Equipped to Endure: Part 1

Editor’s Note: While we’re on the subject of hurricanes, we know that many of you have been affected by Hurricane Sally and other tropical storms, or perhaps you know someone who has, or perhaps you know someone who has. We want to let you know we are praying for you—for those who are dealing with destruction and loss, for those whose hearts are weary from the devastation, and those who are feeling scattered among the chaos. We ask for His provision, presence, and comfort to sustain you in this time.

It’s hurricane season. On the morning news, I’ve started hearing about tropical storms and hurricanes that threaten the United States. I’ve never lived in a part of the country affected by hurricanes—my only experience is from the news, hearing stories from friends and family members, and getting an occasional deluge when a storm’s remnants come my way.

But there is one thing I know—when you hear that a hurricane is coming, you prepare. You know that if authorities say to evacuate, you should listen. You might use sandbags to shore up foundations and brace against flooding. Windows will be barred or boarded up to protect from wind and debris. You’ll make sure you have enough food and supplies to hole up if you can’t get out or you lose power. The generator will have gas and be in working order.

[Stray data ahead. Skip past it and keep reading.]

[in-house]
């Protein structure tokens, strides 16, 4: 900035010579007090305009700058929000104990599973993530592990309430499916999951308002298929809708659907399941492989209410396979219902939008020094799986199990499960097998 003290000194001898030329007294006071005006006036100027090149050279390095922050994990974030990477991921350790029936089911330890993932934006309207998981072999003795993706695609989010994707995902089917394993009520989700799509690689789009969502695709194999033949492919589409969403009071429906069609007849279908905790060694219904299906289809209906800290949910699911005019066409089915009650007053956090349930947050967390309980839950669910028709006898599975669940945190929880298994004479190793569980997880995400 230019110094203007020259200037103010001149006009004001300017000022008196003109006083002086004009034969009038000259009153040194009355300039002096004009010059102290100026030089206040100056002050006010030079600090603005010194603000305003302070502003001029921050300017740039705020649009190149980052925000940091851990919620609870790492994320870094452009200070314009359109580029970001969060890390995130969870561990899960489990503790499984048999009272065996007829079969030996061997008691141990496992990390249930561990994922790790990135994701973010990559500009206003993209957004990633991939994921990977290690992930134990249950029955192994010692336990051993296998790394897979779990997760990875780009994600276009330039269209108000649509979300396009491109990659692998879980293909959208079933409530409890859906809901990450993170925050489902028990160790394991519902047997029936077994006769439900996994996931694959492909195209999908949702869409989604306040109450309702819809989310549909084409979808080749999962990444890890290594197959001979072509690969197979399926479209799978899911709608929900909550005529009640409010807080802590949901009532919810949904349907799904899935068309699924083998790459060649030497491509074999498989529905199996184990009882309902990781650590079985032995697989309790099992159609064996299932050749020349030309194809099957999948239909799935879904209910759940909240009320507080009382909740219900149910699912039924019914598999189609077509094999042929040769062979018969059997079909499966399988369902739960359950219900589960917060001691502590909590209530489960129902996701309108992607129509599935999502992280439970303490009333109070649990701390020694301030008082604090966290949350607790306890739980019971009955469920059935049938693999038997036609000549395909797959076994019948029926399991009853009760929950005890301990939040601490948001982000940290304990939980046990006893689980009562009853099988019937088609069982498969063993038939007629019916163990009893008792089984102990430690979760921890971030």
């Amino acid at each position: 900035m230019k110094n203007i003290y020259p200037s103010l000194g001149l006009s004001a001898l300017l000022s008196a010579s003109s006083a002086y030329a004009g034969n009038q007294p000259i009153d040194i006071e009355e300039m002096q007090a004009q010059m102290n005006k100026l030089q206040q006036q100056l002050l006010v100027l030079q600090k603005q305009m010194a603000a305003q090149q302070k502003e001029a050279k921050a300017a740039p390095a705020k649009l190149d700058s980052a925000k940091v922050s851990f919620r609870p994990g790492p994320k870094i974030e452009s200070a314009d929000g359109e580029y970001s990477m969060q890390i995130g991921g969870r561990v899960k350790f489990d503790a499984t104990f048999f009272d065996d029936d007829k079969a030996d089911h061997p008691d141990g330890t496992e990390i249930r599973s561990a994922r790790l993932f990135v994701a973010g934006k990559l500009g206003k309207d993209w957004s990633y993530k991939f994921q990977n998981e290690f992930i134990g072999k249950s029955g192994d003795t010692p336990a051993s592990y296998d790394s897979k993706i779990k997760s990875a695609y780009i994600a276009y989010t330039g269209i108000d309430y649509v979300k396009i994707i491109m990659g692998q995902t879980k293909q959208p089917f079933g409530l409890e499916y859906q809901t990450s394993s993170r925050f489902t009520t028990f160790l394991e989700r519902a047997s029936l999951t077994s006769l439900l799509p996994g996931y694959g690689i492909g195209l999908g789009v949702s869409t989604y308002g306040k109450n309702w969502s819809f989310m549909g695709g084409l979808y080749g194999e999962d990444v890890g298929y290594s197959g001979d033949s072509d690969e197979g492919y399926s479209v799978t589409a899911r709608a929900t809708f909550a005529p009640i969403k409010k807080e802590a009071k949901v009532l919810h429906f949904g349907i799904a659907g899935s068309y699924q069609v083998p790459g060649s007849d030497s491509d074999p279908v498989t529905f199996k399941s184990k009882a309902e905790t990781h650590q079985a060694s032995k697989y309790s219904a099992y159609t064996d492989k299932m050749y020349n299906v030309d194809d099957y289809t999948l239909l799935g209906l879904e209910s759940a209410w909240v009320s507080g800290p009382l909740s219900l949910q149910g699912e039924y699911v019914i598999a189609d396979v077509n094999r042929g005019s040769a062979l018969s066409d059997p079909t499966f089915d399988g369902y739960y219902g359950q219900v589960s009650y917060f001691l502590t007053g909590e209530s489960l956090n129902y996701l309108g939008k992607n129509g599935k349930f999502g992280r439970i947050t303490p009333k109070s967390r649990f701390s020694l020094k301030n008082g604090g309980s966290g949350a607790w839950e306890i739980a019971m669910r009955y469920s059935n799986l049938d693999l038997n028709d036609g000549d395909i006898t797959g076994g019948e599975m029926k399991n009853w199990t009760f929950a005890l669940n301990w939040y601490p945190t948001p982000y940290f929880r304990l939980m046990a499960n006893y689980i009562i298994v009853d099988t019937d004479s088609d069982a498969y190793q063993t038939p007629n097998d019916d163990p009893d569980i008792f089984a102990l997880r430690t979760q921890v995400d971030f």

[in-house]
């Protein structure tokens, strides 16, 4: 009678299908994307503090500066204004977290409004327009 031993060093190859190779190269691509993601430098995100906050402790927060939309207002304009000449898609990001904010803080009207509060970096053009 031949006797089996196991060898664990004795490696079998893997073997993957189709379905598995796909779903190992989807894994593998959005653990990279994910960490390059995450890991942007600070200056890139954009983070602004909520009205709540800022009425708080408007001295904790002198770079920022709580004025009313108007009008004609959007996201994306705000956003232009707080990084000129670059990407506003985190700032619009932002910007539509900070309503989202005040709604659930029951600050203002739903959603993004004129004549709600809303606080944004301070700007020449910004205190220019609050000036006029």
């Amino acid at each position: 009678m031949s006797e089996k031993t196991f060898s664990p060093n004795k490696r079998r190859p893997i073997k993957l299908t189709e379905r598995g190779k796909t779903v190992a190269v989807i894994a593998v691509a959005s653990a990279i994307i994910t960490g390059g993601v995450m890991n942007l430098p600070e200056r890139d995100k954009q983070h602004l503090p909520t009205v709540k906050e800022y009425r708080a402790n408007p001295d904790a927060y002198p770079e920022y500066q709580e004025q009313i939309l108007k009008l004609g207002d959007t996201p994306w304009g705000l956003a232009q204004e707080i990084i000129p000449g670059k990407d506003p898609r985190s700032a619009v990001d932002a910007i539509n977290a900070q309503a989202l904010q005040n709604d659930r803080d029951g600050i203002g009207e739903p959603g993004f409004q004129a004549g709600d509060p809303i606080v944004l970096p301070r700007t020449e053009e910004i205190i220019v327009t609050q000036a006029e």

2 Timothy 3 talks about a spiritual hurricane, and it seems like we are in the middle of one right now. Deception floods in and threatens to erode our foundations. Normalcy is swept away in the winds of fear. Confusion and division rain down. We are cut off from so many things we normally use to energize ourselves. But are we prepared for the storm?

After describing the spiritual hurricane that is coming in Timothy’s future, Paul gives him some of the most well-known advice in the Bible:

You, however, continue in the things you have learned and become convinced of, knowing from whom you have learned them, and that from childhood you have known the sacred writings which are able to give you the wisdom that leads to salvation through faith which is in Christ Jesus. All Scripture is inspired by God and profitable for teaching, for reproof, for correction, for training in righteousness; so that the man of God may be adequate, equipped for every good work. (2 Tim. 3:14–17 NASB)